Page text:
Motorists asked to look twice, share road with motorcycles
Even motorcyclists who have not yet ventured out in 2020 in Michigan’s Upper Peninsula and far northeastern Wisconsin likely will not be able to resist the sun and mid-70s temperatures expected over the next few days.
Which is one reason why May is ideal as Motorcycle Safety Awareness Month — even in the far north, the weather in late May can be near-perfect for getting motorcycles out of storage and on the road.
With that in mind, traffic safety officials with the Wisconsin Department of Transportation ask that all motor vehicle operators share the road, be alert and help keep everyone safe.
About 550,000 Wisconsin residents have a motorcycle license.
“Because of their smaller profile, it’s easy to misjudge the speed and distance of an approaching motorcycle,” said David Pabst, director of WisDOT’s Bureau of Transportation Safety. “That’s why we ask car and truck drivers to look twice at motorcycles before pulling out from a stop sign, turning left at an intersection or changing lanes.”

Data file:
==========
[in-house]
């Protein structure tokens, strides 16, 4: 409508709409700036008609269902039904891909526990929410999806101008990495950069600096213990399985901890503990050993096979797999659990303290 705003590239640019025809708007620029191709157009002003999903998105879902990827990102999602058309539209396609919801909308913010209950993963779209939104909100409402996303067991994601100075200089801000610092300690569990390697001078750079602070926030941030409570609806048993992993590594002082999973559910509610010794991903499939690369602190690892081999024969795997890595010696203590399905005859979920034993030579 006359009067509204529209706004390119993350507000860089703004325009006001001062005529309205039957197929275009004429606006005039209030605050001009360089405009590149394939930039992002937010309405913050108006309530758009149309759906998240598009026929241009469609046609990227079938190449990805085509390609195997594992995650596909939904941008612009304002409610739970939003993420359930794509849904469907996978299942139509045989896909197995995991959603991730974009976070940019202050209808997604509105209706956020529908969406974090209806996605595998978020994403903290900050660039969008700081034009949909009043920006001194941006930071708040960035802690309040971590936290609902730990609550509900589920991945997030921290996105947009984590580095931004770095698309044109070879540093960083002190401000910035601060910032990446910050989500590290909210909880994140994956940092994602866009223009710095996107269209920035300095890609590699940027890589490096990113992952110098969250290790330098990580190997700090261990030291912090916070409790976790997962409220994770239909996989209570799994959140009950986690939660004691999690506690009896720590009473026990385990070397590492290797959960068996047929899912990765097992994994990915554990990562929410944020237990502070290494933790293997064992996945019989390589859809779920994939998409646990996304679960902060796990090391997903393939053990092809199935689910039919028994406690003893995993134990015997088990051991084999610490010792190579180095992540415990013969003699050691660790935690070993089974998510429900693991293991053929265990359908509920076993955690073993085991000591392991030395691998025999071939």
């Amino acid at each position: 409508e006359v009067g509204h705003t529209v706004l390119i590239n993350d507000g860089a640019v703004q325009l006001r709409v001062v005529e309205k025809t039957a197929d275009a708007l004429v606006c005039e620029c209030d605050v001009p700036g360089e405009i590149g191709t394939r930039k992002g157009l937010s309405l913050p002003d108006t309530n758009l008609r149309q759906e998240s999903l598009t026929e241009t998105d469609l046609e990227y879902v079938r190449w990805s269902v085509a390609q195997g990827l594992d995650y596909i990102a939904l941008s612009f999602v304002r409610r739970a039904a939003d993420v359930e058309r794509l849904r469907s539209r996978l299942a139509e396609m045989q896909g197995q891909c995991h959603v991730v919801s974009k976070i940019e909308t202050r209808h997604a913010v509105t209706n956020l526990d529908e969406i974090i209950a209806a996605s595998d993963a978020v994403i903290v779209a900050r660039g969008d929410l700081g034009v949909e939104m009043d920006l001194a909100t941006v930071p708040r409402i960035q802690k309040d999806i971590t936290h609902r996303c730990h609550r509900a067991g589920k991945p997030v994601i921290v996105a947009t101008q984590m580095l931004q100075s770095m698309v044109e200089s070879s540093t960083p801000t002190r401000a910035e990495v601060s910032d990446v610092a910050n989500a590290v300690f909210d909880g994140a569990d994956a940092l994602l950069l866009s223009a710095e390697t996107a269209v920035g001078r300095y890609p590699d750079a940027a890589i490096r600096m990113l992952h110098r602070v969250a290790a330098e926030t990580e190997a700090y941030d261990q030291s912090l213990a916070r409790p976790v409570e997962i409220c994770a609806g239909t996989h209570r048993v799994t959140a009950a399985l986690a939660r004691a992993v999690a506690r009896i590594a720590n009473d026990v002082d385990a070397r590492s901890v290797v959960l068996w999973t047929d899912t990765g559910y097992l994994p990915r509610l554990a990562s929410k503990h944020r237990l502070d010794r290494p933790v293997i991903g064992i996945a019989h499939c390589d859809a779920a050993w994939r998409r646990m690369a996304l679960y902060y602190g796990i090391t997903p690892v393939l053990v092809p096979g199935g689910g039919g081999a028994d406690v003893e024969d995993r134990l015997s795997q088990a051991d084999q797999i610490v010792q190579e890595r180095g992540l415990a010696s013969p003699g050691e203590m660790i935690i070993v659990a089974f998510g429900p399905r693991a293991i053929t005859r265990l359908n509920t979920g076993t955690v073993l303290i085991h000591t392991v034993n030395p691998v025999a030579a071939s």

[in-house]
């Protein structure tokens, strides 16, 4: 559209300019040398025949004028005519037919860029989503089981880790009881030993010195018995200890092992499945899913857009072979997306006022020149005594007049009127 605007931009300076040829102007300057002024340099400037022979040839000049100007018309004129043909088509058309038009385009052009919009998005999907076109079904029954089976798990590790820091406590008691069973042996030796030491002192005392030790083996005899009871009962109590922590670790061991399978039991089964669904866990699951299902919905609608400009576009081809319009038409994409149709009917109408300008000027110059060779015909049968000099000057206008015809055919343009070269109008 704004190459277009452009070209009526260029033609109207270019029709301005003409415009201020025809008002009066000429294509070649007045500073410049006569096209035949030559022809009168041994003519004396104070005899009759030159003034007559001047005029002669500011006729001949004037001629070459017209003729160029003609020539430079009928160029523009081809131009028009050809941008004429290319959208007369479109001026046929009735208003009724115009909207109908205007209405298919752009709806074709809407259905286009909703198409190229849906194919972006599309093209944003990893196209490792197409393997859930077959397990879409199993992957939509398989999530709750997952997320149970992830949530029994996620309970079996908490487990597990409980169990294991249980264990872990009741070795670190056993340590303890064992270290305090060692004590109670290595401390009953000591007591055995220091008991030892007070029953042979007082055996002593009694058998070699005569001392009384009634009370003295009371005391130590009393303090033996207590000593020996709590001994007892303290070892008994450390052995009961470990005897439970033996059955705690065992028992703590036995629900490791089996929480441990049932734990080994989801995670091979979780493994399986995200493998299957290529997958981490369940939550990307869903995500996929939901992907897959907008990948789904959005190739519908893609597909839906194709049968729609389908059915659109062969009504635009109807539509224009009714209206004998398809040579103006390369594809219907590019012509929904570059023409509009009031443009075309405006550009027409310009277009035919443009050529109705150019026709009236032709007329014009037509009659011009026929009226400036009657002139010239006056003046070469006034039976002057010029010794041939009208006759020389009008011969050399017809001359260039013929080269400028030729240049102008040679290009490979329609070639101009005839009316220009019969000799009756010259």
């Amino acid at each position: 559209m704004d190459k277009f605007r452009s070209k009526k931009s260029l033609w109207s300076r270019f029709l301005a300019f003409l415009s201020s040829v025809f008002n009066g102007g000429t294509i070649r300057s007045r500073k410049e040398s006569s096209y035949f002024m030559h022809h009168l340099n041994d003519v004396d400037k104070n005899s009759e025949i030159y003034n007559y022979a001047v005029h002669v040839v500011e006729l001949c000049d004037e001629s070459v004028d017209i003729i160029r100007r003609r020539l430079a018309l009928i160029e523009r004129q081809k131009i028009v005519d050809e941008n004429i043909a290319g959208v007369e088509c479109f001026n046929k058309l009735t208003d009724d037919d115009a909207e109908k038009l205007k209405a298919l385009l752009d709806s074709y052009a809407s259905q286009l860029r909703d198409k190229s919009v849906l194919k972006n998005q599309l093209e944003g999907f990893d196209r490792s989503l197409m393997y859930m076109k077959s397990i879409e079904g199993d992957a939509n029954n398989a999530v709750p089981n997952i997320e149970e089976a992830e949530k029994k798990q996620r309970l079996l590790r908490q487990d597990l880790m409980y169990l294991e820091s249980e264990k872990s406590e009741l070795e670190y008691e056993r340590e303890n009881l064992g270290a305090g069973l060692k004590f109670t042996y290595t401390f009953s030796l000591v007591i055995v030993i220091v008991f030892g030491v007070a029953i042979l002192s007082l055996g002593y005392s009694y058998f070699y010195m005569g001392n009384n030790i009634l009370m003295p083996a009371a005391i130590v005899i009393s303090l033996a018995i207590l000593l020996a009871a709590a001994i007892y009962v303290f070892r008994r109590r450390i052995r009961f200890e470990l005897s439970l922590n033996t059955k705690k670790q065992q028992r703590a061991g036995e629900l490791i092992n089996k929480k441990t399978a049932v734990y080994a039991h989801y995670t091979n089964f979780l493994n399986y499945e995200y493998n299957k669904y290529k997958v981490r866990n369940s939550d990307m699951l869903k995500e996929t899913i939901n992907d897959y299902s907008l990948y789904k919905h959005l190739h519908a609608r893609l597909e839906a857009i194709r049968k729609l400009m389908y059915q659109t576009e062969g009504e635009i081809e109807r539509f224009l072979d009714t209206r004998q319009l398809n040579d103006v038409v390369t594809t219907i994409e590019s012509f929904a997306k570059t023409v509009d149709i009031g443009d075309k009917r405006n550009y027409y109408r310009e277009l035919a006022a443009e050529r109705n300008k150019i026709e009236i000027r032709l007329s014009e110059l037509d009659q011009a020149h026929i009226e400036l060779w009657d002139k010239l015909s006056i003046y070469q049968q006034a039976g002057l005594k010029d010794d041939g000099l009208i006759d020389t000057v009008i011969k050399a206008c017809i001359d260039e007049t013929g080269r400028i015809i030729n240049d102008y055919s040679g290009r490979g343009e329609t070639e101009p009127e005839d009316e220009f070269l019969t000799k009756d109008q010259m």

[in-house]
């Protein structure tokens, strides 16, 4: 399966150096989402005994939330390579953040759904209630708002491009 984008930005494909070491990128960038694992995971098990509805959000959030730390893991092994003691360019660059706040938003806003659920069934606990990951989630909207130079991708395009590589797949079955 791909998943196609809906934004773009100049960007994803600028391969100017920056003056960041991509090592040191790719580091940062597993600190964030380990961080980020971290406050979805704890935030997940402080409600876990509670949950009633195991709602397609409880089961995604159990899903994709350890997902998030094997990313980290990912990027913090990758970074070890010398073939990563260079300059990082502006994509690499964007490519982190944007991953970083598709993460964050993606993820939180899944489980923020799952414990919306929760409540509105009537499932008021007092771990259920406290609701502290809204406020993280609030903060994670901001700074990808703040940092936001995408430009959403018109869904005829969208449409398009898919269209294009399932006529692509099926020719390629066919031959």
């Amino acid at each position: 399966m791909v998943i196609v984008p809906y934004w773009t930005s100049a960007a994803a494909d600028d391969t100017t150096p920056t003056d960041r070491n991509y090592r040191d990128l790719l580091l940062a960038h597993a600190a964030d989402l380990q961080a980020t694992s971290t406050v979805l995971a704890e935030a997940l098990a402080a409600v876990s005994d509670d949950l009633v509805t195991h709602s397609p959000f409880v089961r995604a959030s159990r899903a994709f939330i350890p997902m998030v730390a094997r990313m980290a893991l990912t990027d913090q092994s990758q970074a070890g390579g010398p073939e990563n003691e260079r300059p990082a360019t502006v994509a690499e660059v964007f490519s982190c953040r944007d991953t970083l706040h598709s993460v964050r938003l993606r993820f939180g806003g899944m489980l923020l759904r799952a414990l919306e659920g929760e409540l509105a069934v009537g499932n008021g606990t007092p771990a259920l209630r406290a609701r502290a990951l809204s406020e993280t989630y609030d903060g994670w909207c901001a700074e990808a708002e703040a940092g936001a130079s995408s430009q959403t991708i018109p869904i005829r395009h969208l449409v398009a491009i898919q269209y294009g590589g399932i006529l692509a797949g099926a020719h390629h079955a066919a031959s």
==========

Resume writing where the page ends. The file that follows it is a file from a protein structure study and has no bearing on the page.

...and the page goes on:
Wisconsin in 2019 had 1,799 motorcycle crashes in which 1,532 motorcyclists were injured and 81 were killed.
Roadway safety requires that everyone do their part —
— Motorists driving a car or truck should watch carefully for motorcycles before pulling out from a stop sign, turning left or changing lanes;
— Motorcyclists should wear proper gear all the time, including visible and protective equipment;
— Motorcyclists should anticipate potential problems — such as gravel or other debris on roadways — by focusing on the road ahead;
— Get properly licensed and consider taking a motorcycle safety course.
Even experienced motorcyclists can benefit from a refresher course on safety. As a group, the motorcycling community is aging, with the average age of those involved in a fatal crash increased from 30 years old in 1992 to 45 in 2019.
“Safe motorcycling requires unique physical skills and mental concentration,” Pabst said. “One trend we see is middle-aged people who drove a motorcycle many years ago, then resume riding on a cycle that’s larger and more powerful.”